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Tom Bailey Discusses New Book With WNYC`s Leonard Lopate

Professor Bailey discussed his new book, Redesigning America's Community Colleges: A Clearer Path to Student Success, with WNYC's Leonard Lopate.
Professor Thomas Bailey discussed his new book, Redesigning America’s Community Colleges: A Clearer Path to Student Success, with WNYC's Leonard Lopate.  Professor Bailey co-authored the book with his Community College Research Center colleagues Janna Smith Jaggars and Davis Jenkins.

To listen to the interview, go to How to Make Community Colleges Work For Students

The book advocates a shift from today's “cafeteria” or “self-service” model, which gives students "tons of choices with very little guidance," Bailey said, to a "guided pathways" model that provides more individual direction and support for students and gives them a "coherent, easy to understand pathway" to completion.

In the United States, 1,200 community colleges enroll over ten million students each year―nearly half of the nation’s undergraduates. Yet fewer than 40 percent of entrants complete an undergraduate degree within six years. The book is a guide for educational leaders whose institutions typically receive short shrift in academic and policy discussions, and makes a case that two-year colleges can substantially increase rates of student success.

Published Tuesday, Jul. 14, 2015

Tom Bailey Discusses New Book With WNYC`s Leonard Lopate

Professor Thomas Bailey discussed his new book, Redesigning America’s Community Colleges: A Clearer Path to Student Success, with WNYC's Leonard Lopate.  Professor Bailey co-authored the book with his Community College Research Center colleagues Janna Smith Jaggars and Davis Jenkins.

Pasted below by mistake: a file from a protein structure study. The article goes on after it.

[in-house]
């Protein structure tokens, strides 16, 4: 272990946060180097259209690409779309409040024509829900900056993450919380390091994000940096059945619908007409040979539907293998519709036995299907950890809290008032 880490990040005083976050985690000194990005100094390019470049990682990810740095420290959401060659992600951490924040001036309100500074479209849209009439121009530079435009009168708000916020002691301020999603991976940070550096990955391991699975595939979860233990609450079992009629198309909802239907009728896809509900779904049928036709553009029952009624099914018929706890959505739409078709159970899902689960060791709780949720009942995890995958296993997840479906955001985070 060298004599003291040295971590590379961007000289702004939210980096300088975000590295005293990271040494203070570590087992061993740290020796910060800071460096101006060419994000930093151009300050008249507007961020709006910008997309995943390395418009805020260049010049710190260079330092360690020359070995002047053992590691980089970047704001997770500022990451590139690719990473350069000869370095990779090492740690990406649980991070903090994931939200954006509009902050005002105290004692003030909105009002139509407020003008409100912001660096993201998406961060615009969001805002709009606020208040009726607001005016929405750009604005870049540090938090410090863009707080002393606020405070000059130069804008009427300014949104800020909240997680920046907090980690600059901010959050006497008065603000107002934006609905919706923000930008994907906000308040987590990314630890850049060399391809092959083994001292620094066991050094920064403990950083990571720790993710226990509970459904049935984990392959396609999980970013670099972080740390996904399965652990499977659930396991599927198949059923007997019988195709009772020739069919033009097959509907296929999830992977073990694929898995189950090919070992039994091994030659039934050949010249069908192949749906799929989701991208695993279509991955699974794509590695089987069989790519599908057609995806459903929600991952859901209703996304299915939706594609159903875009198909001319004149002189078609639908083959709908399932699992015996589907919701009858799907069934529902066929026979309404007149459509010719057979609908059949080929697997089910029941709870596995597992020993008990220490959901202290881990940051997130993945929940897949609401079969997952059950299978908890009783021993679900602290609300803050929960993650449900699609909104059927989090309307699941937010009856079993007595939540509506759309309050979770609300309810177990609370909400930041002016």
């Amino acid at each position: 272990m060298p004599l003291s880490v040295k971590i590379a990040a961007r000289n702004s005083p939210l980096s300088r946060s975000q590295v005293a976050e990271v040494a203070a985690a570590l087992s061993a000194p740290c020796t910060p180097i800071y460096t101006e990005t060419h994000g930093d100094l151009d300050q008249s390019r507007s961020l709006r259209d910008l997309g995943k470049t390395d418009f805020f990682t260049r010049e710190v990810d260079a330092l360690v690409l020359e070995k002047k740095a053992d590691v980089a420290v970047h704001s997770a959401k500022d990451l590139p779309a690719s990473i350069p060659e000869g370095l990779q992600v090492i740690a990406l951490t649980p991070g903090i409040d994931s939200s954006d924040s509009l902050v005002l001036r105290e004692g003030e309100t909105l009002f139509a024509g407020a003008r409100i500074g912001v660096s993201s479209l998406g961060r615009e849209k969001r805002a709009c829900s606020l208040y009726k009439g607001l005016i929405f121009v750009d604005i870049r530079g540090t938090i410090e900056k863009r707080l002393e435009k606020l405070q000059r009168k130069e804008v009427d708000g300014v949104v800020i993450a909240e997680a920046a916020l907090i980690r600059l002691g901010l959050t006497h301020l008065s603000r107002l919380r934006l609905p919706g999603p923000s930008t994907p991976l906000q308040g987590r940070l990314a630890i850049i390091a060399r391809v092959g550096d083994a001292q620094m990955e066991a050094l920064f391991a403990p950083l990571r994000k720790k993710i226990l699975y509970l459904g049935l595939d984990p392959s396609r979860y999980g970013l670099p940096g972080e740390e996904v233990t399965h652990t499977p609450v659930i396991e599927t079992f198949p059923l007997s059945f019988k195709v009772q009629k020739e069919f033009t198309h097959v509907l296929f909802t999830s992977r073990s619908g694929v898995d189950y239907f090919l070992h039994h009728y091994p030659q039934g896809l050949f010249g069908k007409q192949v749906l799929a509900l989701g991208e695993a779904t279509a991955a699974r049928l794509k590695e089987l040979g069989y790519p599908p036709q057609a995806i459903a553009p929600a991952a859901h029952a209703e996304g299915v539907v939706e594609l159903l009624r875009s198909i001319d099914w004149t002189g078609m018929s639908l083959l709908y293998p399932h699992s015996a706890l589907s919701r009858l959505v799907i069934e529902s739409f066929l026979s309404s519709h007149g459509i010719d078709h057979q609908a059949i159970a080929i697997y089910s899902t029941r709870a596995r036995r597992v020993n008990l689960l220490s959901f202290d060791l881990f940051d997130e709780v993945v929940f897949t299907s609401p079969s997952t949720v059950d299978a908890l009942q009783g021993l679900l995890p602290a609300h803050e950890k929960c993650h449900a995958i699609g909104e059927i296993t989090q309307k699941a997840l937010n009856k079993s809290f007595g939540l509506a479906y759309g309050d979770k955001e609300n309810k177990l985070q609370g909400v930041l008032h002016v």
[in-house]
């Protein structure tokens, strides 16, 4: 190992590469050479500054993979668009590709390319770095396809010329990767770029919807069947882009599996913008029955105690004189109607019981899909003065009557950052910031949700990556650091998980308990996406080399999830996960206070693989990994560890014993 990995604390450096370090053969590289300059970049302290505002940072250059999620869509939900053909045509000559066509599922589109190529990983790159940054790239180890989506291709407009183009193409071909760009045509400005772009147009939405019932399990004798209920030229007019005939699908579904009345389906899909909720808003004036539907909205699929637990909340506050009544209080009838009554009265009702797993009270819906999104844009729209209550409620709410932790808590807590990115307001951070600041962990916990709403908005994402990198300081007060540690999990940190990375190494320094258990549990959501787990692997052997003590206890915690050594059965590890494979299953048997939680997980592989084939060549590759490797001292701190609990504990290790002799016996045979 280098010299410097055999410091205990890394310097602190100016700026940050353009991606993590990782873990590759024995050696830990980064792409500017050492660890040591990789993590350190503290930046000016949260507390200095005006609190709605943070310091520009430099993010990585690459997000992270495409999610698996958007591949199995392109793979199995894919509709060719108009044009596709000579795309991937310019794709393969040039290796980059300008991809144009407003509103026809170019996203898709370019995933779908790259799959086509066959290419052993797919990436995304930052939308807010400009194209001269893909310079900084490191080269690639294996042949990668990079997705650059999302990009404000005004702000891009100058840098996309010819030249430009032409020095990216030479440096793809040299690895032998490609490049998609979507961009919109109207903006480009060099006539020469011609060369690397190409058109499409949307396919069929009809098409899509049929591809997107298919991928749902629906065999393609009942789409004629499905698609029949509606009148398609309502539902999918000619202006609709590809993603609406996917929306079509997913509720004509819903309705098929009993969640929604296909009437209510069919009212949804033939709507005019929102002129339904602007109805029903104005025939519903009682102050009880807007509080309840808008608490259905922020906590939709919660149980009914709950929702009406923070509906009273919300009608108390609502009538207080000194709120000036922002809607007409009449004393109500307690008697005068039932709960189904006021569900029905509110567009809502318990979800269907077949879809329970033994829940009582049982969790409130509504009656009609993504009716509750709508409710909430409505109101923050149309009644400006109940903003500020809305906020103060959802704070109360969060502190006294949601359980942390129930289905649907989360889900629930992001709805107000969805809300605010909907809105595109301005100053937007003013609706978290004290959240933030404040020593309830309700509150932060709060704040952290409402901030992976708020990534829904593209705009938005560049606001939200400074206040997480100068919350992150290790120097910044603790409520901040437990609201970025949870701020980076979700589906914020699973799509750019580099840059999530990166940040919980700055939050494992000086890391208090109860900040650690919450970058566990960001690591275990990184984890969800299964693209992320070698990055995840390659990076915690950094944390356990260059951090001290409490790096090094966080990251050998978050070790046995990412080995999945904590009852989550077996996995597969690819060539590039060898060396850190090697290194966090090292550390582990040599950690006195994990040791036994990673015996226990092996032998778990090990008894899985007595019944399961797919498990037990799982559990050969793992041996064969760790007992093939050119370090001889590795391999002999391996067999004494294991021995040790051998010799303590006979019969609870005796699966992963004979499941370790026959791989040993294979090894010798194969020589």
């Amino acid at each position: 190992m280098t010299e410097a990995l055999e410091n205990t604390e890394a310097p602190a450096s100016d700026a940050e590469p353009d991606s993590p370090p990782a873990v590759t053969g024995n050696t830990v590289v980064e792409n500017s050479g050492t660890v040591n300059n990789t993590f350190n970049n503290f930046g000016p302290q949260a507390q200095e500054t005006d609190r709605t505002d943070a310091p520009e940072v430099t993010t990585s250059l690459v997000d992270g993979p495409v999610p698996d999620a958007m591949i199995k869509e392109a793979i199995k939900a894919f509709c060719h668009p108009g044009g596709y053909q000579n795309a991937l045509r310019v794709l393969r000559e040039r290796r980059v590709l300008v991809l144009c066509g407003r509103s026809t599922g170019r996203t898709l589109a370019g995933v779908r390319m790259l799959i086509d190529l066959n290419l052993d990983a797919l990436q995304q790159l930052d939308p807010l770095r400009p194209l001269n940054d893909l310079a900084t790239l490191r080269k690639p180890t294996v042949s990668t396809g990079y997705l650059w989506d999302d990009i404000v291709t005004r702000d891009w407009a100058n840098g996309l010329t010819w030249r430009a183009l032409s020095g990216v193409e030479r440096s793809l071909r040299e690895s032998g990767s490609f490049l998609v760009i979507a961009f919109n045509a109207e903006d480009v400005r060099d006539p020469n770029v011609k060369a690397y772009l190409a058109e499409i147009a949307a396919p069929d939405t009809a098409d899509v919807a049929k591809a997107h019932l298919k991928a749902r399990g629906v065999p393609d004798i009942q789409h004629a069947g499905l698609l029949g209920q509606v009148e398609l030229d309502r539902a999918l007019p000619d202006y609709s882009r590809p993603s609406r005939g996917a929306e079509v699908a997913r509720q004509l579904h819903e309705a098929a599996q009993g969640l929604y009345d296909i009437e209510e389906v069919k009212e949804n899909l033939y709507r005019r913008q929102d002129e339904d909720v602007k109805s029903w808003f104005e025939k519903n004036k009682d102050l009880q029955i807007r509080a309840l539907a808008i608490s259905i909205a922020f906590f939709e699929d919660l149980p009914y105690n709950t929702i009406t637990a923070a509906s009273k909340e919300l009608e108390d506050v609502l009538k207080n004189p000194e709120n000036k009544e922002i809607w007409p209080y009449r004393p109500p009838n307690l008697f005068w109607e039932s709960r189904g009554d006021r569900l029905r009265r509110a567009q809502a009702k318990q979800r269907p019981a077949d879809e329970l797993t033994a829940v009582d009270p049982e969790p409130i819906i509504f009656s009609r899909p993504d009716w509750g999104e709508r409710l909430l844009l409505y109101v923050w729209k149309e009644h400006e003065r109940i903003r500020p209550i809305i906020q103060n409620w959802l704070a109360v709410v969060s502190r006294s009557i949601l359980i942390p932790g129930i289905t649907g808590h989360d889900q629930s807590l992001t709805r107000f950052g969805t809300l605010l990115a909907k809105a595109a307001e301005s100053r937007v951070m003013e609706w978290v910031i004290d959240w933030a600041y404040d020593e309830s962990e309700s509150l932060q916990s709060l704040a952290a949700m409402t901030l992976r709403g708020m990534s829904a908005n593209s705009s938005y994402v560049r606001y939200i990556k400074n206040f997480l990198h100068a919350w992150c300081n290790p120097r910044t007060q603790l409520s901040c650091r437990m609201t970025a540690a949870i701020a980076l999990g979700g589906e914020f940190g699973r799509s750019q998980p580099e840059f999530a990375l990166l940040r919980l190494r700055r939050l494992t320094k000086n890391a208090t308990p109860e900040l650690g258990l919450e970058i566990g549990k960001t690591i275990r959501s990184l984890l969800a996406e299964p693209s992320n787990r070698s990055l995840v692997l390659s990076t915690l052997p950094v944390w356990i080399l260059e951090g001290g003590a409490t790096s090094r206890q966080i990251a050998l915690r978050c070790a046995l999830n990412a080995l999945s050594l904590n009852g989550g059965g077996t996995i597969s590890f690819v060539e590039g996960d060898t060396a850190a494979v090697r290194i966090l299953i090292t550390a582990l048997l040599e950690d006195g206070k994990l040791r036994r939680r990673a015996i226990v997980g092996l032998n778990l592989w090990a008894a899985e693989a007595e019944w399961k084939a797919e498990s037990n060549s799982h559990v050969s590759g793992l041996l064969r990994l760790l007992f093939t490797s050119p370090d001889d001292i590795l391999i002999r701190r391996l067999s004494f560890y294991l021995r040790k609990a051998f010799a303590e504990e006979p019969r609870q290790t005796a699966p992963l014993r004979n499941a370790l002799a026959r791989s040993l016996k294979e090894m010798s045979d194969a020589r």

To listen to the interview, go to How to Make Community Colleges Work For Students

The book advocates a shift from today's “cafeteria” or “self-service” model, which gives students "tons of choices with very little guidance," Bailey said, to a "guided pathways" model that provides more individual direction and support for students and gives them a "coherent, easy to understand pathway" to completion.

In the United States, 1,200 community colleges enroll over ten million students each year―nearly half of the nation’s undergraduates. Yet fewer than 40 percent of entrants complete an undergraduate degree within six years. The book is a guide for educational leaders whose institutions typically receive short shrift in academic and policy discussions, and makes a case that two-year colleges can substantially increase rates of student success.
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